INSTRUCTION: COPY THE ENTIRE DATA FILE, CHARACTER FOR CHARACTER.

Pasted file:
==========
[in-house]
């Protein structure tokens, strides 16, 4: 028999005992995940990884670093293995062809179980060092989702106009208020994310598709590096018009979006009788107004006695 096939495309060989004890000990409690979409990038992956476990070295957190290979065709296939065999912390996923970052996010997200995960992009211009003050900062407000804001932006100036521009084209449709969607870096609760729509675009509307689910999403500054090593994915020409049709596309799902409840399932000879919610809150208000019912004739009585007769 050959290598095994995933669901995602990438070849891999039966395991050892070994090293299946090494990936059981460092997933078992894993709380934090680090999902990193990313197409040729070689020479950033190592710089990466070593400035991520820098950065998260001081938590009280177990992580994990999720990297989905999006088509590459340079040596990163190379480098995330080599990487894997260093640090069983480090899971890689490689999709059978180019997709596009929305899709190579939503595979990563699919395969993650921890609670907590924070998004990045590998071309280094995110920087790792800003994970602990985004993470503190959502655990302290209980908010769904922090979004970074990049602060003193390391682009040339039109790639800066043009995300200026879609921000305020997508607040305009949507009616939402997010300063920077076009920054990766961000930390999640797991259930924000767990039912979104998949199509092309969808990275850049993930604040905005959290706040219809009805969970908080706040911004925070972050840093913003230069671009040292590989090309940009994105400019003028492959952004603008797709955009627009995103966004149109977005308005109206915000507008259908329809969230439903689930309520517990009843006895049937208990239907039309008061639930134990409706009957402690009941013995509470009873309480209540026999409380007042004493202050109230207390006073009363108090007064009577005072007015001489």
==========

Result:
[in-house]
């Protein structure tokens, strides 16, 4: 028999005992995940990884670093293995062809179980060092989702106009208020994310598709590096018009979006009788107004006695 096939495309060989004890000990409690979409990038992956476990070295957190290979065709296939065999912390996923970052996010997200995960992009211009003050900062407000804001932006100036521009084209449709969607870096609760729509675009509307689910999403500054090593994915020409049709596309799902409840399932000879919610809150208000019912004739009585007769 050959290598095994995933669901995602990438070849891999039966395991050892070994090293299946090494990936059981460092997933078992894993709380934090680090999902990193990313197409040729070689020479950033190592710089990466070593400035991520820098950065998260001081938590009280177990992580994990999720990297989905999006088509590459340079040596990163190379480098995330080599990487894997260093640090069983480090899971890689490689999709059978180019997709596009929305899709190579939503595979990563699919395969993650921890609670907590924070998004990045590998071309280094995110920087790792800003994970602990985004993470503190959502655990302290209980908010769904922090979004970074990049602060003193390391682009040339039109790639800066043009995300200026879609921000305020997508607040305009949507009616939402997010300063920077076009920054990766961000930390999640797991259930924000767990039912979104998949199509092309969808990275850049993930604040905005959290706040219809009805969970908080706040911004925070972050840093913003230069671009040292590989090309940009994105400019003028492959952004603008797709955009627009995103966004149109977005308005109206915000507008259908329809969230439903689930309520517990009843006895049937208990239907039309008061639930134990409706009957402690009941013995509470009873309480209540026999409380007042004493202050109230207390006073009363108090007064009577005072007015001489």